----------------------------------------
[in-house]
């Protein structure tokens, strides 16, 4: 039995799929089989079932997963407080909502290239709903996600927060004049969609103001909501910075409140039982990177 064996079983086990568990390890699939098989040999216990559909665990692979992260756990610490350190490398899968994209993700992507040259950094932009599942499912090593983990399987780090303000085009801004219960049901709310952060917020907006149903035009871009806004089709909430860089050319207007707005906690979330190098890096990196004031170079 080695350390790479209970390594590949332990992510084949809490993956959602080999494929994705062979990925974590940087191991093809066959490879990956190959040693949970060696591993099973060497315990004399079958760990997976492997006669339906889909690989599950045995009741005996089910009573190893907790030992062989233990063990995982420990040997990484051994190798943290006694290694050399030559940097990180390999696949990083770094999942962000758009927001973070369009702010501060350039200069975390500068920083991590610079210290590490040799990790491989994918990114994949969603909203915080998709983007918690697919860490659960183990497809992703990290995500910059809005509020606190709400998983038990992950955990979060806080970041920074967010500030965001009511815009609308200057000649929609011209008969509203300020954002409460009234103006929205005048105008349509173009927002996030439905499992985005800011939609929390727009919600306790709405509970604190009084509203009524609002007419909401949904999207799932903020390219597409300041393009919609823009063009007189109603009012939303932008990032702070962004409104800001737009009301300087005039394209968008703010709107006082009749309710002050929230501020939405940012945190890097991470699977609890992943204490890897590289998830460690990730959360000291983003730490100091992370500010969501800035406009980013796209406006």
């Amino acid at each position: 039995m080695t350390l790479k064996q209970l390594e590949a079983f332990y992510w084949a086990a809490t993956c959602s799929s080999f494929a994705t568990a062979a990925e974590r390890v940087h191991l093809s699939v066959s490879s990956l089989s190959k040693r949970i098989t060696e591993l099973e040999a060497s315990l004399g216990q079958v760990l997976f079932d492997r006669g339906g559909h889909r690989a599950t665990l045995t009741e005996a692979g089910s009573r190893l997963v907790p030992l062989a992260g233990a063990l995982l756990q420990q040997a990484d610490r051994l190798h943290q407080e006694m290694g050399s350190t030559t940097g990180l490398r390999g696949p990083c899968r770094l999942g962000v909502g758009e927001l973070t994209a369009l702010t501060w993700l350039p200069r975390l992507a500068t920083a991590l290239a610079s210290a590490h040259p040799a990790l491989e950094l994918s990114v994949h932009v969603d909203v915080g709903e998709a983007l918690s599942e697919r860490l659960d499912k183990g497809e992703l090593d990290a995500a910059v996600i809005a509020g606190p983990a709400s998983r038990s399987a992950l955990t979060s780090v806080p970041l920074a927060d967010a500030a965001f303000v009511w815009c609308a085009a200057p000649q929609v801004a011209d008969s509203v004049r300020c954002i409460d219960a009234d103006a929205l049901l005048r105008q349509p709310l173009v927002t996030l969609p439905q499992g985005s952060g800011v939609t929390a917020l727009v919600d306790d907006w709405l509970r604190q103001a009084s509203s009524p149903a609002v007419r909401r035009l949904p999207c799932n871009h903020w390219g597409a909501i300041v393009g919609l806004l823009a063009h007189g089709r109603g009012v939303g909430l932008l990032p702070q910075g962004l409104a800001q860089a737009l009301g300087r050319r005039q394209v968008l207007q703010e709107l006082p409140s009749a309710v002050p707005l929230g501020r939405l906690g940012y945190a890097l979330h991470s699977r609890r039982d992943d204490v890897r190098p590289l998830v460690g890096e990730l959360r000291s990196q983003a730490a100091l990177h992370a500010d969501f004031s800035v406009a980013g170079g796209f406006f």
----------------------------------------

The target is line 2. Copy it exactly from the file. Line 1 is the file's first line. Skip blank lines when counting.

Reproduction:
């Protein structure tokens, strides 16, 4: 039995799929089989079932997963407080909502290239709903996600927060004049969609103001909501910075409140039982990177 064996079983086990568990390890699939098989040999216990559909665990692979992260756990610490350190490398899968994209993700992507040259950094932009599942499912090593983990399987780090303000085009801004219960049901709310952060917020907006149903035009871009806004089709909430860089050319207007707005906690979330190098890096990196004031170079 080695350390790479209970390594590949332990992510084949809490993956959602080999494929994705062979990925974590940087191991093809066959490879990956190959040693949970060696591993099973060497315990004399079958760990997976492997006669339906889909690989599950045995009741005996089910009573190893907790030992062989233990063990995982420990040997990484051994190798943290006694290694050399030559940097990180390999696949990083770094999942962000758009927001973070369009702010501060350039200069975390500068920083991590610079210290590490040799990790491989994918990114994949969603909203915080998709983007918690697919860490659960183990497809992703990290995500910059809005509020606190709400998983038990992950955990979060806080970041920074967010500030965001009511815009609308200057000649929609011209008969509203300020954002409460009234103006929205005048105008349509173009927002996030439905499992985005800011939609929390727009919600306790709405509970604190009084509203009524609002007419909401949904999207799932903020390219597409300041393009919609823009063009007189109603009012939303932008990032702070962004409104800001737009009301300087005039394209968008703010709107006082009749309710002050929230501020939405940012945190890097991470699977609890992943204490890897590289998830460690990730959360000291983003730490100091992370500010969501800035406009980013796209406006």